Titan Clock RGB
Base code and schemes for a very large RGB wall clock.
There are many great DIY projects on the internet on how to do very large 7 digit display clocks, I've been trying to do my own for years also but always come short of good results. Now i've something decent and i think this are the advantages over other projects:
- Cheap: The components of this project on worse case scenario should not cost above 50 usd.
- Large: It's a wall clock, you want them as large as possible.
- Efficient: Some of the clocks I’ve seen use 10w or above, the objective of this clock was that it will run on a smartphone charger, that means normally 5w or less (with the normal adjustments it runs between 800mw and 2.5w).
- Uniform: I want the digits to glow in a uniform light. some of the techniques I’ve seen to create this 7 segment display create brighter and darker spots because of the nature of led light and diffusion.
- Thin: Given the last point, one of the most common techniques is use separation between the led and the front of the display, making them thick. This clock is very thin (10mm for the digit and 18 mm with casing)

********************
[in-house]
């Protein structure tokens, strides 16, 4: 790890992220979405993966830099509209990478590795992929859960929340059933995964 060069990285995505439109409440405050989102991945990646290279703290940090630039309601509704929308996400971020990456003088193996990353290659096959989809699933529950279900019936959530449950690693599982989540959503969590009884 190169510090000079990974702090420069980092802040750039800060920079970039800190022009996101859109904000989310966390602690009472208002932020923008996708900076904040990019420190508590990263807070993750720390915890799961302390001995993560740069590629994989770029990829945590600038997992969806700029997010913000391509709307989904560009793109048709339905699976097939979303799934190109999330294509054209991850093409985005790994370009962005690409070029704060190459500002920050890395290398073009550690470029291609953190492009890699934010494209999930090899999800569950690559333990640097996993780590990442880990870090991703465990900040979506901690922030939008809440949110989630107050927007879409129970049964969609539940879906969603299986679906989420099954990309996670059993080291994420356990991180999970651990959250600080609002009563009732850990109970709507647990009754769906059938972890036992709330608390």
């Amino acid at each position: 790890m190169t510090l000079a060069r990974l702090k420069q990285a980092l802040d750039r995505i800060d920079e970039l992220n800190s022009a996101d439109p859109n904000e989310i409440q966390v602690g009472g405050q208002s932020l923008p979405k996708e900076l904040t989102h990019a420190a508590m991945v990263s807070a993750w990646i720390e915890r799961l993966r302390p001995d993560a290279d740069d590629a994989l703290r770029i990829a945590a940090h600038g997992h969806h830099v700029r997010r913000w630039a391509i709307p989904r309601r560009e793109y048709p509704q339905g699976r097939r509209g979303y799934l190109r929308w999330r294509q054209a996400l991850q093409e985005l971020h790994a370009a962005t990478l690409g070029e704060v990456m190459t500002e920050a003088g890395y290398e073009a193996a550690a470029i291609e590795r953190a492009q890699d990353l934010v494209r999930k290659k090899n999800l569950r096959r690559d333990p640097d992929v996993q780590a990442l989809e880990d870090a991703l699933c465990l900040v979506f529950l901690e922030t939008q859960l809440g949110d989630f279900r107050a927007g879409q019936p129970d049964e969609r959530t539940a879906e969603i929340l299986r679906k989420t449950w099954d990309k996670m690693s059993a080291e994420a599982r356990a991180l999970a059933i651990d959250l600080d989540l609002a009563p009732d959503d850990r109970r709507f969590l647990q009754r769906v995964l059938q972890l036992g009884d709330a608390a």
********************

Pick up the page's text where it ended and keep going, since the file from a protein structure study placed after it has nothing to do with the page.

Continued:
- Extendable. The current version of Titan RGB clock does simple by hour color change according to a predetermined table. However, the display can be controllable per segment with decent refresh rate, that means animations. You just need to upgrade the soft in the controller or change the controller.
- Arduino nano, the cable for programming and connecting to the charger
- 1 ds3231 module for arduino
- 1 1000 µF, 6.3V or higher. As recommended for using the rgb leds in a string.
- 56 ws2812b or similar rgb leds in 5050 or 3030 package, I’m using the mini breakout boards to help with soldering.
- 1 smartphone charger
- 1 damaged lcd monitor or tv, older ones are better as they have thicker diffuser sheets that fit the 5050 profile.
- 1 transparent acrylic sheet, the size of your display
- 1 sheet of polarized film, the ones used for car tinting, i used 35%.
- Lots of cables to wire the segments
- Foamcore board, wood or any other base material for the box of the clock.
- 4x 3 Pin jst sm connector or similar to make your display modular and not soldering them to the arduino
- Soldering iron and solder
- Wire stripper
- Saw for acrylic, but I recommend using laser to get optical quality cuts.